Mentions: Key for the Ca2+-triggering step of release are synaptotagmin-1 and complexins1,3,4,7 (Figs. 3 and 4). Synaptotagmin-1 is a synaptic vesicle protein with two C2 domains, the C2A and C2B domains, that adopt similar β-sandwich structures and bind three and two Ca2+ ions, respectively, through loops at the top of the sandwich79–82 (Fig. 3a,b). These top loops also mediate Ca2+-dependent phospholipid binding to both C2 domains82–84. Mutations that decrease or increase the apparent Ca2+ affinity of synaptotagmin-1 lead to parallel changes in the Ca2+ sensitivity of release85,86, showing that synaptotagmin-1 acts as a Ca2+ sensor in release and that Ca2+-dependent phospholipid binding to both C2 domains is key for this function. However, mutations in the Ca2+-binding ligands of the C2B domain impair release much more severely than analogous mutations in the C2A domain87,88, indicating that Ca2+ binding to the C2B domain is more critical for release. Among several potential explanations for these findings4,7, particularly attractive is the observation that the C2B domain mediates simultaneous binding to two membranes through its Ca2+-binding loops and the abundant basic residues around its surface, thus showing that the C2B domain can bring two membranes together as the SNAREs do, but through a Ca2+-dependent mechanism89 (Fig. 3d).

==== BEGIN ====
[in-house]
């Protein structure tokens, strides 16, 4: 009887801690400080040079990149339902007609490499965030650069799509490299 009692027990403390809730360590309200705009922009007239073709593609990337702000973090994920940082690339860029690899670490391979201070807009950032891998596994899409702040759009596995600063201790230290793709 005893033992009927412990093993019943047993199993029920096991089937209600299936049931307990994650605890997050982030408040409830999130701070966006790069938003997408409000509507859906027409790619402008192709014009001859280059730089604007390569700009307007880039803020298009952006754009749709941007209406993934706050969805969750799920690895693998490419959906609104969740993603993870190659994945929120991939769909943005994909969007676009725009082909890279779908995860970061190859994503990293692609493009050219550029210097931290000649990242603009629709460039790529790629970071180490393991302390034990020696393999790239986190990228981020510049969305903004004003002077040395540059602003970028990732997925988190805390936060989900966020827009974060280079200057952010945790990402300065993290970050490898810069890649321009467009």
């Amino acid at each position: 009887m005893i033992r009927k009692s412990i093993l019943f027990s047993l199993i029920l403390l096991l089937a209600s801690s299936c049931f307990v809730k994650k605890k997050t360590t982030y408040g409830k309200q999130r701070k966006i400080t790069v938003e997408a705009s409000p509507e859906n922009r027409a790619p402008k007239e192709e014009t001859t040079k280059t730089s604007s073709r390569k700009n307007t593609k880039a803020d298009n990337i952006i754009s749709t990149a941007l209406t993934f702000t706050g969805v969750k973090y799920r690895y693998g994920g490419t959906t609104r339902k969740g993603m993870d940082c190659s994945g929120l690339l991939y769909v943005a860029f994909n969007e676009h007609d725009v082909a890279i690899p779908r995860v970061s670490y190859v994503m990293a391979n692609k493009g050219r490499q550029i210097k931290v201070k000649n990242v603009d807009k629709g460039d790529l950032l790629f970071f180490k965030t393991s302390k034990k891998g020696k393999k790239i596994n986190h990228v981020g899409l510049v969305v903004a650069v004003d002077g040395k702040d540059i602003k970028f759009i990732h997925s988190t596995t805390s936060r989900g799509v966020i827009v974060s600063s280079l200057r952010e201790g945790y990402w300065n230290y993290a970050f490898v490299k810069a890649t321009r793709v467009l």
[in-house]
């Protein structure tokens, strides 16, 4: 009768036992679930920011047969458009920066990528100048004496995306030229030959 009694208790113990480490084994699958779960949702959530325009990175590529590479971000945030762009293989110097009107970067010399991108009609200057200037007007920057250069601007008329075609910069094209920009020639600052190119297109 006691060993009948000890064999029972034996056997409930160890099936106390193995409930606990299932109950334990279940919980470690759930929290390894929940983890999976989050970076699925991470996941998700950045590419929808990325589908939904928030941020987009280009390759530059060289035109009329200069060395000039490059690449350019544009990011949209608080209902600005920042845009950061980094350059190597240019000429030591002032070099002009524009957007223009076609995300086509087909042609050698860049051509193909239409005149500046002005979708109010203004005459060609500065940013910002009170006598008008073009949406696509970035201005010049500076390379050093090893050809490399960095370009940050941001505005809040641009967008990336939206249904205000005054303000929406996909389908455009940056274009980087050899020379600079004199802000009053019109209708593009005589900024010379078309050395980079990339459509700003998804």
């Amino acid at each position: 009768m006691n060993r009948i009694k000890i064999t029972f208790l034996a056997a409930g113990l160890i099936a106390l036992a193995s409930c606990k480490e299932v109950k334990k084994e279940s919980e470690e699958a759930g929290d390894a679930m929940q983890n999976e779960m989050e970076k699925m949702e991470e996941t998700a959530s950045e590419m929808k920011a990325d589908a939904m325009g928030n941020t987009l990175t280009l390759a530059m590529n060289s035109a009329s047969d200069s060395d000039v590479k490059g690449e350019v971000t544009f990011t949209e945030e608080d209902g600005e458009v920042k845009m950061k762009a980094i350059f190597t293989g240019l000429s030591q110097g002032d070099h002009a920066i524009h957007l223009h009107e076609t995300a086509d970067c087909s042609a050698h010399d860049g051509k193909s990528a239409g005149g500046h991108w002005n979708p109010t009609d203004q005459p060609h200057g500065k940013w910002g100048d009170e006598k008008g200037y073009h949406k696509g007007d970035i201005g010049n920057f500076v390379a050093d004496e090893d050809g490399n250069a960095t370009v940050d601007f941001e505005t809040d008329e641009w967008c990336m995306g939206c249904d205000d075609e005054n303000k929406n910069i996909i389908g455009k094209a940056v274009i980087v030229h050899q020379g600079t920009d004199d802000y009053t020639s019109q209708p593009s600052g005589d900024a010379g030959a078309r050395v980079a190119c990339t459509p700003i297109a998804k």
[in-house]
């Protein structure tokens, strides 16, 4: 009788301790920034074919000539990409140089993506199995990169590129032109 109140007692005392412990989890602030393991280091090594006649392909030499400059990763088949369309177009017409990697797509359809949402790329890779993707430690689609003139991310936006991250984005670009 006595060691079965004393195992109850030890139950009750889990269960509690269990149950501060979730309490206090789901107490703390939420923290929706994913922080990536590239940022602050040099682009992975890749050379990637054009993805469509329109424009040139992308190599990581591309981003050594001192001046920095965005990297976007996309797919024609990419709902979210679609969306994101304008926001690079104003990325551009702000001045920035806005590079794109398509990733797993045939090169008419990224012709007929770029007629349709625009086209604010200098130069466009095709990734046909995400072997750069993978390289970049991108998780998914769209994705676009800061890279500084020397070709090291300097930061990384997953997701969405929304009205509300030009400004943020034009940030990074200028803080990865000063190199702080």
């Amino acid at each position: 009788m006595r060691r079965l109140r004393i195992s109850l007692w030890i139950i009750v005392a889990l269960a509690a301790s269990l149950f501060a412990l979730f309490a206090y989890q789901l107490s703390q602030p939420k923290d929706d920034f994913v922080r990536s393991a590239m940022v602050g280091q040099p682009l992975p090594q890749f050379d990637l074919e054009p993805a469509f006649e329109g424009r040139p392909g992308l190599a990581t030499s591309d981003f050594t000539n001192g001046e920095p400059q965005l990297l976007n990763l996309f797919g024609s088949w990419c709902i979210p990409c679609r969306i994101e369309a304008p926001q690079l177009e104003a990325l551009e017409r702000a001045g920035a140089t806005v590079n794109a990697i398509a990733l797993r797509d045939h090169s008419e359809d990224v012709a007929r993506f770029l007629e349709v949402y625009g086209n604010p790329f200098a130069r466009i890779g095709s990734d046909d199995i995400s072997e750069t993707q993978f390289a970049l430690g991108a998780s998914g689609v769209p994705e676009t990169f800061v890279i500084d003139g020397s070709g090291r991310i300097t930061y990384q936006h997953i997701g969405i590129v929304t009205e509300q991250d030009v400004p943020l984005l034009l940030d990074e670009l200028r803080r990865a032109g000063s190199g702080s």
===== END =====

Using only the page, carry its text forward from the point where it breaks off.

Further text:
Synaptic vesicle fusion.

Rizo J, Rosenmund C - Nat. Struct. Mol. Biol. (2008)